Every time I move, things can get way out of hand as far as the organization in my personal living space. I can't be worried about the landfills and the ozone when I have to be at work for a 7:30 AM meeting and yet simultaneously get my latest Mastercard payment into the mail. Rushing and striving and fighting against the chaos prompts one to take shortcuts like skipping that morning shower and swinging into the drive-through at McDonald's. We are indeed a throw-away society, stressed for time, and not only are our bodies paying for it, but --so it would seem-- the planet is as well. Yes, I have known since I was a kid about the evils of pollution and the "duty" we each have to lighten the load on the environment. But when the number of items on my plate every day are piled so high and spilling over so gratuitously that I can't even see the corners of the placemat anymore, something has to be compromised. So I have spent almost all of my frenetic adut life operating with a somewhat guilt-ridden disregard for the eco-system, comforted by the assurance of non-contaminated food afforded by my copious stores of ziplock baggies.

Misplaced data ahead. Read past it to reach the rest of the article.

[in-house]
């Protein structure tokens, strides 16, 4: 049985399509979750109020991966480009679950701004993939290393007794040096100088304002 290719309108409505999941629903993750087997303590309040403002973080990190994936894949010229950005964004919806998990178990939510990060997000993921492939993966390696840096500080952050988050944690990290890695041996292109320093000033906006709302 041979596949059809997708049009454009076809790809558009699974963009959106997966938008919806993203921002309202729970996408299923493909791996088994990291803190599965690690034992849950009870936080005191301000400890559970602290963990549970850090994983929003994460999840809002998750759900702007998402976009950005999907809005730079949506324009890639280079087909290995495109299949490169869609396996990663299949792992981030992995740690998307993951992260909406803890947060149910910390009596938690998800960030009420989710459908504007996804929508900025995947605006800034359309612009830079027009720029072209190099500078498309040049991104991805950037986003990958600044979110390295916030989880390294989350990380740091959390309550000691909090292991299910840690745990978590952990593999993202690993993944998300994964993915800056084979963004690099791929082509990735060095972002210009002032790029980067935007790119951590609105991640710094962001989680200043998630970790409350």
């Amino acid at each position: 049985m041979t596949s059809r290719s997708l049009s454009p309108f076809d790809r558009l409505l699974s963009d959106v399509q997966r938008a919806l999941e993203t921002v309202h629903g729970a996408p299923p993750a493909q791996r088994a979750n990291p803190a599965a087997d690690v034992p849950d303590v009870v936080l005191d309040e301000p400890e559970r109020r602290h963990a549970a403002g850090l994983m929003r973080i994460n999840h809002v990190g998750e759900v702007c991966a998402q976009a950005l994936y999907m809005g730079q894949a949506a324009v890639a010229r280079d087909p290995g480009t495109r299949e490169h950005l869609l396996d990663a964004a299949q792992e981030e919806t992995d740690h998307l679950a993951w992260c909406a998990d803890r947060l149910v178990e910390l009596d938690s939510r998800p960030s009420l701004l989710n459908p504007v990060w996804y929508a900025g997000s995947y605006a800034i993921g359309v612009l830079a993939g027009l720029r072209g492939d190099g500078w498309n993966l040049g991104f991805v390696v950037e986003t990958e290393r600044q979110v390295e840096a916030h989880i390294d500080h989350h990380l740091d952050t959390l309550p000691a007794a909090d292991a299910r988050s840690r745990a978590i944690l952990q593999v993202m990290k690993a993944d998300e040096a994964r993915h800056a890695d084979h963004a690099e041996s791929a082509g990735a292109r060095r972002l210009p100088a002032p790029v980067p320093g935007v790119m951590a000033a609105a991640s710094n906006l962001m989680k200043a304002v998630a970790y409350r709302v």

And then along came the too-good-for-the-Sci-Fi-Channel "The Day After Tomorrow," followed a few years later by the Scientific American-ish "An Inconvenient Truth." And so my baggies suddenly became a capital crime, a mortal sin of which I have heartily repented. The paradigm shift has indeed taken hold. I am now green, and much to my surprise I don't mind it at all. Paula was cool long before I ever was, but at least I'm finally keeping up with the Jones'.

I am still somewhat annoyed and saddened by my mother's backward priority to (try to) keep the planet clean when she can't even keep her own house clean. And I constantly struggle with the daily pile on my plate, although I'm happy to report that I can at least consistently see the place setting now adays, and even the little flowers that border the rim of the china. Were it that there was enough time on my hands and enough money in my account, I would surely be the model of greenenization. For now I merely do what I can, including washing out SOME of my ziplock baggies (although if raw chicken was ever involved, that baggie goes straight into the trash, no hesitation whatsoever).